Source: University of Leicester
The Royal Society has awarded the Copley Medal to Sir Alec Jeffreys, professor of genetics at the University of Leicester, for his work on DNA variation.
Previous winners of the medal, which the society first awarded in 1731, include Charles Darwin, Michael Faraday, Albert Einstein and Stephen Hawking.
Sir Alec discovered a way of showing the variations in different people’s DNA, a technique now known as genetic fingerprinting. It is widely used in forensic science.
Sir Alec said that he was “absolutely thrilled” to receive the Copley Medal.
“I am particularly delighted that the award recognises our work extending over three decades into exploring human DNA diversity and the processes that generate this variation, and not just our accidental foray into forensic DNA,” he added.
He continued: “It is also very satisfying to see the relatively new field of genome dynamics being given such wonderful recognition.”
Sir Paul Nurse, president of the Royal Society, said: “Since discovering genetic fingerprinting back in 1984, Sir Alec’s work has transformed our understanding of human genetics.”
He added: “This award is in recognition of his career-long contribution pioneering science, through his endeavour to unravel the complexity of human genetic variation, and for the immense impact his work has had on our lives through applications in forensics and medicine.”
The Royal Society has announced the winners of 19 awards, medals and prize lectures. The full list is as follows:
Terence Tao, professor in the department of mathematics, University of California, Los Angeles, for his contributions to mathematics, including harmonic analysis, prime number theory, partial differential equations, combinatorics, computer science, statistics and representation theory.
Tony Hunter, director of the Salk Institute Cancer Centre, for his discovery of tyrosine phosphorylation by src protein kinase that revolutionised our understanding of cellular signal transduction.
Howard Morris, emeritus professor at Imperial College London, for his pioneering work in biomolecular mass spectrometry including strategy and instrument design and for outstanding entrepreneurship in biopharmaceutical characterisation.
John Sutherland, group leader at the Medical Research Council Laboratory of Molecular Biology, for his novel and convincing work on prebiotic chemistry, in particular his solution to the central problem of nucleoside synthesis.
Clare Grey, principal investigator in the Grey Group at the University of Cambridge, for further pioneering applications of solid state nuclear magnetic resonance to materials of relevance to energy and the environment.
The Rumford Medal
Jeremy Baumberg, professor of nanophotonics at the University of Cambridge, for his outstanding creativity in nanophotonics, investigating many nanostructures, both artificial and natural to support novel plasmonic phenomena relevant to Raman spectroscopy, solar cell performance and meta-materials applications.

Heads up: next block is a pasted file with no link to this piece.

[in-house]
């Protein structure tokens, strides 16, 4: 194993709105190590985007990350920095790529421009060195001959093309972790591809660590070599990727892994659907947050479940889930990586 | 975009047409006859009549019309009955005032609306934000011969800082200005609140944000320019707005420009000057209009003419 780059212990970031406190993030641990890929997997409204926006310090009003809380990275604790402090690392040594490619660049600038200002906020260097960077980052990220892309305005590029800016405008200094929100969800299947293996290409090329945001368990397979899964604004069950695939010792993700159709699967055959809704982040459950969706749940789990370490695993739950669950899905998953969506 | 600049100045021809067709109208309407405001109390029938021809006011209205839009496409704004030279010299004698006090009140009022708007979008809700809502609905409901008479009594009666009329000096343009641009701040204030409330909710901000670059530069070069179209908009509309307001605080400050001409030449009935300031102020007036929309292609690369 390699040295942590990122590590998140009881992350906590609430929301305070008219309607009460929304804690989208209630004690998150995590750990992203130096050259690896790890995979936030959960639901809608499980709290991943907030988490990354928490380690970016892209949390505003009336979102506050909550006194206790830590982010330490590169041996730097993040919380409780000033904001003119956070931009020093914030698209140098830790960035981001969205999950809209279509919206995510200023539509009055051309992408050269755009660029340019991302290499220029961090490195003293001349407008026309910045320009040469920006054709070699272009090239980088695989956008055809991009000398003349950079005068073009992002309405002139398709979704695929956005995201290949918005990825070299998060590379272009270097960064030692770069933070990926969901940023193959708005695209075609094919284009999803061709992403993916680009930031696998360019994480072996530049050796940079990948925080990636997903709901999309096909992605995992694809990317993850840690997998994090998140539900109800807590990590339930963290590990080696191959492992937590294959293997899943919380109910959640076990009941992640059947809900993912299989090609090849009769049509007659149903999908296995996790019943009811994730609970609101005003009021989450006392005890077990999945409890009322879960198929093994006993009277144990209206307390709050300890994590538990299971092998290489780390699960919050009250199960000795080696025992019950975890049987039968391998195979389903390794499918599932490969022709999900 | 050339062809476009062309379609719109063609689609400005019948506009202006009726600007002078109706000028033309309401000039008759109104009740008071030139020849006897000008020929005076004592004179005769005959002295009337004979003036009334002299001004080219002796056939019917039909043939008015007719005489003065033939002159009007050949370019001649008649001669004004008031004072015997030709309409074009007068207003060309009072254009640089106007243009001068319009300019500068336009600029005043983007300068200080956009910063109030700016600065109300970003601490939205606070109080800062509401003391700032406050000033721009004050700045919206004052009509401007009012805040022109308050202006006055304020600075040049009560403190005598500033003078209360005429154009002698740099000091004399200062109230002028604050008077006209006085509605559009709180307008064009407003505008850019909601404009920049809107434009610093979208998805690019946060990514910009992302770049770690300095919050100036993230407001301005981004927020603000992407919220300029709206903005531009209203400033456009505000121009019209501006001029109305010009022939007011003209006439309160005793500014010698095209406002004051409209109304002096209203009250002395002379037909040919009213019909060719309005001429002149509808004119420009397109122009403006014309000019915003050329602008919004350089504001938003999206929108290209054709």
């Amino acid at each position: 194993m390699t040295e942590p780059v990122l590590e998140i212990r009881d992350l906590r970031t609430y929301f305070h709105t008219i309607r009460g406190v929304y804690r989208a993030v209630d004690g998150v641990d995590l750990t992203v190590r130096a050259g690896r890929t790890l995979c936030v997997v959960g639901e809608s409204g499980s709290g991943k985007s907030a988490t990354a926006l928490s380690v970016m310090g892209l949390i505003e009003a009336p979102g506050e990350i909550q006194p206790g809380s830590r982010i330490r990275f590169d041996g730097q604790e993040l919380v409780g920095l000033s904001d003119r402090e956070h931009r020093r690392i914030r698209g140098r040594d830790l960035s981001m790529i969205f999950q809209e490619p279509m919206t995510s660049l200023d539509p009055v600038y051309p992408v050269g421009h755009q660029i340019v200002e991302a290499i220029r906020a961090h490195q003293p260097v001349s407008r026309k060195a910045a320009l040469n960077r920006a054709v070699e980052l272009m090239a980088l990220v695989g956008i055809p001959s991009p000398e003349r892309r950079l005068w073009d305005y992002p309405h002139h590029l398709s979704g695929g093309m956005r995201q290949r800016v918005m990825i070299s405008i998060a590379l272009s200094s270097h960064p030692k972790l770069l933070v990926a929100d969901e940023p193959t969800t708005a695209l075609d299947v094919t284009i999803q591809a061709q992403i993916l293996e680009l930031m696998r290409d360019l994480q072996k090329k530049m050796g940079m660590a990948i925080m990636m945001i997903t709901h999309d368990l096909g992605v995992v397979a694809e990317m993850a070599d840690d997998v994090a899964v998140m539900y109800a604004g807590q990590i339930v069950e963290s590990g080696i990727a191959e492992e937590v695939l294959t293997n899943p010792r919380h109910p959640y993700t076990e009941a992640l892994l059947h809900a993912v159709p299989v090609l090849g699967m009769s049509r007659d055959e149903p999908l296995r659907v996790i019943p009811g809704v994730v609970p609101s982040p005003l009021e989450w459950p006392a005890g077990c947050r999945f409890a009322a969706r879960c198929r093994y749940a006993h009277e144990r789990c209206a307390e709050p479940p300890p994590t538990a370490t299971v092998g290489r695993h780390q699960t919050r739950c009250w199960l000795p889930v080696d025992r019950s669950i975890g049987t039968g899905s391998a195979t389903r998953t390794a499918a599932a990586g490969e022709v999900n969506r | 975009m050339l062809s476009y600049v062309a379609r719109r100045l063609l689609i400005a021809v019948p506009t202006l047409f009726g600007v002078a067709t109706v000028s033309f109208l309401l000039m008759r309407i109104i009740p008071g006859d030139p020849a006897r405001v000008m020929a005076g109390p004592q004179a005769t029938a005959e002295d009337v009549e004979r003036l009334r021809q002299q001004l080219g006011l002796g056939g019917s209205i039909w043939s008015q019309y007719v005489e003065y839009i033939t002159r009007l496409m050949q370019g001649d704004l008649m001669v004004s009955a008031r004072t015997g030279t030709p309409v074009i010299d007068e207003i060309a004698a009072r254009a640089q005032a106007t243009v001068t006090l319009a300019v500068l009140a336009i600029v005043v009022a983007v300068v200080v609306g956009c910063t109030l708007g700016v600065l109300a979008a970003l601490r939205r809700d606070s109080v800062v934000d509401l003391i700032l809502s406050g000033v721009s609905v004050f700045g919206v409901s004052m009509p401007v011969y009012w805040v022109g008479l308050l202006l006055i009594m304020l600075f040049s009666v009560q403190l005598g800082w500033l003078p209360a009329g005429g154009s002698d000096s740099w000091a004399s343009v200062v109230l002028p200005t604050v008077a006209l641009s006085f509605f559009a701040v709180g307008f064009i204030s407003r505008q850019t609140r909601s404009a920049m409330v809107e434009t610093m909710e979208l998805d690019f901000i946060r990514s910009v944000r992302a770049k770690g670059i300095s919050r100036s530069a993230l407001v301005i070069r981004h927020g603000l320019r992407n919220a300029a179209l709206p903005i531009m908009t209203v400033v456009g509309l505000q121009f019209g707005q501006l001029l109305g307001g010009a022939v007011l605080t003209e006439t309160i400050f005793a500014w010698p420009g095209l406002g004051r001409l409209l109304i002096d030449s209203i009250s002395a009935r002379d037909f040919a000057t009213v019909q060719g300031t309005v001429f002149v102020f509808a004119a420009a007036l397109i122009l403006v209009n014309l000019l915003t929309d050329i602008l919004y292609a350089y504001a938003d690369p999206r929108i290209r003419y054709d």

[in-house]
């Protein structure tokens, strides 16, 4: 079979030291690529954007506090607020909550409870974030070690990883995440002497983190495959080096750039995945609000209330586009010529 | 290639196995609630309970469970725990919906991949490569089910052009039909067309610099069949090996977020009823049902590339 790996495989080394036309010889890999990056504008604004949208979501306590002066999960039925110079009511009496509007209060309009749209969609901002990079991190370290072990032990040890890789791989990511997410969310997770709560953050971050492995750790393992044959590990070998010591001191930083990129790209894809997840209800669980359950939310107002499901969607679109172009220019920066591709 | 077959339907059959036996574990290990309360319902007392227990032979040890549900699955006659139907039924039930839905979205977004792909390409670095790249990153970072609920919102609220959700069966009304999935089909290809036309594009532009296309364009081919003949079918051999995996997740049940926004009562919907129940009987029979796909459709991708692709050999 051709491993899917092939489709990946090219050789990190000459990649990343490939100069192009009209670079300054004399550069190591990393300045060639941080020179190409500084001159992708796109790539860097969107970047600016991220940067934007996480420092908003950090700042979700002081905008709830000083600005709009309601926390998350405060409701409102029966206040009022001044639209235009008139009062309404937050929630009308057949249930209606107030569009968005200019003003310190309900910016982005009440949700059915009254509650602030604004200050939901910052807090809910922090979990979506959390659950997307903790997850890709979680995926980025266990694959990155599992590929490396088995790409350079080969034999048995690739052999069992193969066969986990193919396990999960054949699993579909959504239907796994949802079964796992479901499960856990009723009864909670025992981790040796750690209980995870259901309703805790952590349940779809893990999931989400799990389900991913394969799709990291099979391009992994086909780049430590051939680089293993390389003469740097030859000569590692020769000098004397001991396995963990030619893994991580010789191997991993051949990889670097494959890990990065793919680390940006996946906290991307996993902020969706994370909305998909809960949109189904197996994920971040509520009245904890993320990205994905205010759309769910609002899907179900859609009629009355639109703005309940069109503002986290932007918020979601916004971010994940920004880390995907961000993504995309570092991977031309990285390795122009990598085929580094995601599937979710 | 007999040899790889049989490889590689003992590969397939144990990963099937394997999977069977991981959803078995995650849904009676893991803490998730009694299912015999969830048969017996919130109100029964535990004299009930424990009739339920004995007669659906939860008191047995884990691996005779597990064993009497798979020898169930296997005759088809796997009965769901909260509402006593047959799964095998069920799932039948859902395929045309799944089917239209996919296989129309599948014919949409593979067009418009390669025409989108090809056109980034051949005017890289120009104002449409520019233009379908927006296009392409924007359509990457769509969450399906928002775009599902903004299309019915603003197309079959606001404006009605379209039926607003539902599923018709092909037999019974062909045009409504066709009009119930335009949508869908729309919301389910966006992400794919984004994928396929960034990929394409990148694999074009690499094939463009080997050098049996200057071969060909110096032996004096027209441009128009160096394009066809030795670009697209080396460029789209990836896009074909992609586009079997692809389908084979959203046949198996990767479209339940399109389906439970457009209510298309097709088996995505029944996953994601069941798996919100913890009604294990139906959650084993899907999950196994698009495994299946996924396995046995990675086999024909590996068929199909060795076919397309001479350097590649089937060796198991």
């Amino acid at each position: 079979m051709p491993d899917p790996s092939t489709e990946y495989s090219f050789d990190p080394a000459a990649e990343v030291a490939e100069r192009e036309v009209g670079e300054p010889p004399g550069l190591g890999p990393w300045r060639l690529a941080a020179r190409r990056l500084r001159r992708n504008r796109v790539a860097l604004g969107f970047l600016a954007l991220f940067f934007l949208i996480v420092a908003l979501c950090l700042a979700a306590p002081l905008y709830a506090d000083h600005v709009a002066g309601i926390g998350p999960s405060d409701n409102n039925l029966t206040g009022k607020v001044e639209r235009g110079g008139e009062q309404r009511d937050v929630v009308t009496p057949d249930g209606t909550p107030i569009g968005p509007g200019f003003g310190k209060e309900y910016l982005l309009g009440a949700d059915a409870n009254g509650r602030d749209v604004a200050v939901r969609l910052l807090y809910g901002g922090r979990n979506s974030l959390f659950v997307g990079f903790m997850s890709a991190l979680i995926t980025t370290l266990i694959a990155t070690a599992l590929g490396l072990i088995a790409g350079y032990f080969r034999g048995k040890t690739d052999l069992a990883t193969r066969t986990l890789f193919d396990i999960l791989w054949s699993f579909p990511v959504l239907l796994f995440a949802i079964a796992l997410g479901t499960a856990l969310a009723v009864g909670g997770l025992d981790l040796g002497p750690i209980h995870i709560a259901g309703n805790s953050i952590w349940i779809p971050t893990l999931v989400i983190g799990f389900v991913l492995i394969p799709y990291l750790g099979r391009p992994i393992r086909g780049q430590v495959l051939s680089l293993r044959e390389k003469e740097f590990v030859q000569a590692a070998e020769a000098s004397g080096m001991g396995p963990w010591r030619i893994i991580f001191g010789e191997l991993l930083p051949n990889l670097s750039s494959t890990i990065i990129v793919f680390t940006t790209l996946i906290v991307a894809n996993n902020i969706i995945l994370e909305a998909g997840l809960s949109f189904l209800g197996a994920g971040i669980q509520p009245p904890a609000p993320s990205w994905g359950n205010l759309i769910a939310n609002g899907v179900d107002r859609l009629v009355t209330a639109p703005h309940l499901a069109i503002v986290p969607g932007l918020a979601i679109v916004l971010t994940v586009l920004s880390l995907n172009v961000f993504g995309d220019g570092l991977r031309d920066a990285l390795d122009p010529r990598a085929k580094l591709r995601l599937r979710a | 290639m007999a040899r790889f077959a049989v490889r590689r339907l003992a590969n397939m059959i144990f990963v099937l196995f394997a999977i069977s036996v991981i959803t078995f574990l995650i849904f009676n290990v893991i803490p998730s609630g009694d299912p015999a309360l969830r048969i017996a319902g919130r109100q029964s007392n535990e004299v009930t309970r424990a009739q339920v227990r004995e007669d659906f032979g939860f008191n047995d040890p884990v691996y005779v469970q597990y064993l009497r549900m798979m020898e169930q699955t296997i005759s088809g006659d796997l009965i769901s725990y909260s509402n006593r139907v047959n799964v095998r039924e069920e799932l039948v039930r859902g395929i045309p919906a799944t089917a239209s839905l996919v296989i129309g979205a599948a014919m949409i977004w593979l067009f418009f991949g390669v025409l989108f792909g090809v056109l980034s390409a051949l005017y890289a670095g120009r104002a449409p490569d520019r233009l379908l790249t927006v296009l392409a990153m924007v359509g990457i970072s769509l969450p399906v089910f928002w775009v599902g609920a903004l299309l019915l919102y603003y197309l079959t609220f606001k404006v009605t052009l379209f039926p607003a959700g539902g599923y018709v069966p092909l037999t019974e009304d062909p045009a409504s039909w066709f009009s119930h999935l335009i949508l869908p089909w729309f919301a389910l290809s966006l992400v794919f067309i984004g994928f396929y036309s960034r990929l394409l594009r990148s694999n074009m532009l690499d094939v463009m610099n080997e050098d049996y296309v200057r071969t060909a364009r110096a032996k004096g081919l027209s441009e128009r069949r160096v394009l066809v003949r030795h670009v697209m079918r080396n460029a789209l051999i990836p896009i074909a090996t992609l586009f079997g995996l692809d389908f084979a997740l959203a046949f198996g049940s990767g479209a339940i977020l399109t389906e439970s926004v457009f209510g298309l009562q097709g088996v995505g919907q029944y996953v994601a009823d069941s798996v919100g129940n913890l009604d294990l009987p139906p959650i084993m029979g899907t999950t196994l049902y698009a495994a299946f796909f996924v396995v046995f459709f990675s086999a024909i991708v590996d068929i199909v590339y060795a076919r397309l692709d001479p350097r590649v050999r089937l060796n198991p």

The Sylvester Medal
Ben Green, Waynflete professor of pure mathematics at the University of Oxford, for his result on primes in arithmetic progression, and his subsequent proofs of a number of theorems over the past five to 10 years.
Kavli Medal and Lecture
Matt King, visiting professor at Newcastle University, for his research in field glaciology leading to the first reconciled estimate of ice sheet contribution to sea level.
Kavli Education Prize
John Holman, emeritus professor at the University of York, in recognition of his significant impact on science education within the UK.
Royal Society Pfizer Prize
Faith Osier, research fellow at KEMRI Wellcome Trust, for her research on understanding the mechanisms of immunity to malaria infection in man.
Armourers and Brasiers Prize
Ivan Parkin, professor of chemistry at University College London, for the insight, synthesis, development and commercialisation of coatings. In particular inorganic-oxide self-cleaning coatings for windows and anti-microbial coatings to combat hospital acquired infections.
Rosalind Franklin Award
Rachel McKendry, professor of biomedical nanotechnology at University College London, for her scientific achievement, her suitability as a role model and her project proposal to promote women in STEM.
Bernhard Schölkopf, director of the Max Planck Institute for Intelligent Systems, for being a pioneer in machine learning whose work defined the field of “kernel machines” which are widely used in all areas of science and industry.
Michael Faraday Prize
Andrea Sella, professor of inorganic chemistry at University College London, for his excellent work in science communication.
Nicholas Davies, professor of behavioural ecology at the University of Cambridge, for his work on the co-evolved responses of brood parasitic cuckoos and their hosts, the process of co-evolution and adaptation and the extraordinary biology of these unusual birds.
Francis Crick Lecture (2014)
Rob Klose, principal investigator at the Klose Laboratory, University of Oxford, for his research to understand how chromatin-based and epigenetic processes contribute to gene regulation.
Leeuwenhoek Lecture (2014)
Professor Jeffery Errington FMedSci FRS, for his seminal discoveries in relation to the cell cycle and cell morphogenesis in bacteria which helped to found the field of bacterial cell biology.
John Ellis, professor of theoretical physics at King’s College London, for his groundbreaking contributions in the physics of the Higgs boson and his attempts at unifying the fundamental forces of nature through his work at the Large Hadron Collider.